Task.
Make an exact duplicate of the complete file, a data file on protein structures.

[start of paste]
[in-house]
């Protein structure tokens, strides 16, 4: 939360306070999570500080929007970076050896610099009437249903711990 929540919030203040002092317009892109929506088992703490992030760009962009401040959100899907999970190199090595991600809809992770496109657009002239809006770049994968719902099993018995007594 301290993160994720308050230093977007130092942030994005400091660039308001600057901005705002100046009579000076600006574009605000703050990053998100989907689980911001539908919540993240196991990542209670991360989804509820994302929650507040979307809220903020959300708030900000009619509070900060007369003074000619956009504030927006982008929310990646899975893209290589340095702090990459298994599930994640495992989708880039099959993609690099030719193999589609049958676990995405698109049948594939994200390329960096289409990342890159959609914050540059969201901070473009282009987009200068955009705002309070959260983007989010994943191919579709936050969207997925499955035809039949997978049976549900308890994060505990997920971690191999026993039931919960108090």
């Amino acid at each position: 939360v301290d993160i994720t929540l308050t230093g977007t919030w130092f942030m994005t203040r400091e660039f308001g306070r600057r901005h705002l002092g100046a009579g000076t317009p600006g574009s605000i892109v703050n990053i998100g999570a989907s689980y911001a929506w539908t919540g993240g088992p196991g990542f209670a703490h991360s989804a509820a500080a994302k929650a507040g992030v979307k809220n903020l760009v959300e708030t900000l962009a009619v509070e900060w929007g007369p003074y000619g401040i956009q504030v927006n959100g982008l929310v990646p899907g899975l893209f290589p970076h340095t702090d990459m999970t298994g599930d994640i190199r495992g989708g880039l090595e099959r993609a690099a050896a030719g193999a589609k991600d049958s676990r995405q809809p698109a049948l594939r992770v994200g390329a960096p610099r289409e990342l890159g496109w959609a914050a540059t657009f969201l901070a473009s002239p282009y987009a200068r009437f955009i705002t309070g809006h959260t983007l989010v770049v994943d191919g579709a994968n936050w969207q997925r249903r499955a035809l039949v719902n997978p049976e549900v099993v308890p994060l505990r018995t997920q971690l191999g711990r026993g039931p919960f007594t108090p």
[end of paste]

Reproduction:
[in-house]
């Protein structure tokens, strides 16, 4: 939360306070999570500080929007970076050896610099009437249903711990 929540919030203040002092317009892109929506088992703490992030760009962009401040959100899907999970190199090595991600809809992770496109657009002239809006770049994968719902099993018995007594 301290993160994720308050230093977007130092942030994005400091660039308001600057901005705002100046009579000076600006574009605000703050990053998100989907689980911001539908919540993240196991990542209670991360989804509820994302929650507040979307809220903020959300708030900000009619509070900060007369003074000619956009504030927006982008929310990646899975893209290589340095702090990459298994599930994640495992989708880039099959993609690099030719193999589609049958676990995405698109049948594939994200390329960096289409990342890159959609914050540059969201901070473009282009987009200068955009705002309070959260983007989010994943191919579709936050969207997925499955035809039949997978049976549900308890994060505990997920971690191999026993039931919960108090």
């Amino acid at each position: 939360v301290d993160i994720t929540l308050t230093g977007t919030w130092f942030m994005t203040r400091e660039f308001g306070r600057r901005h705002l002092g100046a009579g000076t317009p600006g574009s605000i892109v703050n990053i998100g999570a989907s689980y911001a929506w539908t919540g993240g088992p196991g990542f209670a703490h991360s989804a509820a500080a994302k929650a507040g992030v979307k809220n903020l760009v959300e708030t900000l962009a009619v509070e900060w929007g007369p003074y000619g401040i956009q504030v927006n959100g982008l929310v990646p899907g899975l893209f290589p970076h340095t702090d990459m999970t298994g599930d994640i190199r495992g989708g880039l090595e099959r993609a690099a050896a030719g193999a589609k991600d049958s676990r995405q809809p698109a049948l594939r992770v994200g390329a960096p610099r289409e990342l890159g496109w959609a914050a540059t657009f969201l901070a473009s002239p282009y987009a200068r009437f955009i705002t309070g809006h959260t983007l989010v770049v994943d191919g579709a994968n936050w969207q997925r249903r499955a035809l039949v719902n997978p049976e549900v099993v308890p994060l505990r018995t997920q971690l191999g711990r026993g039931p919960f007594t108090p």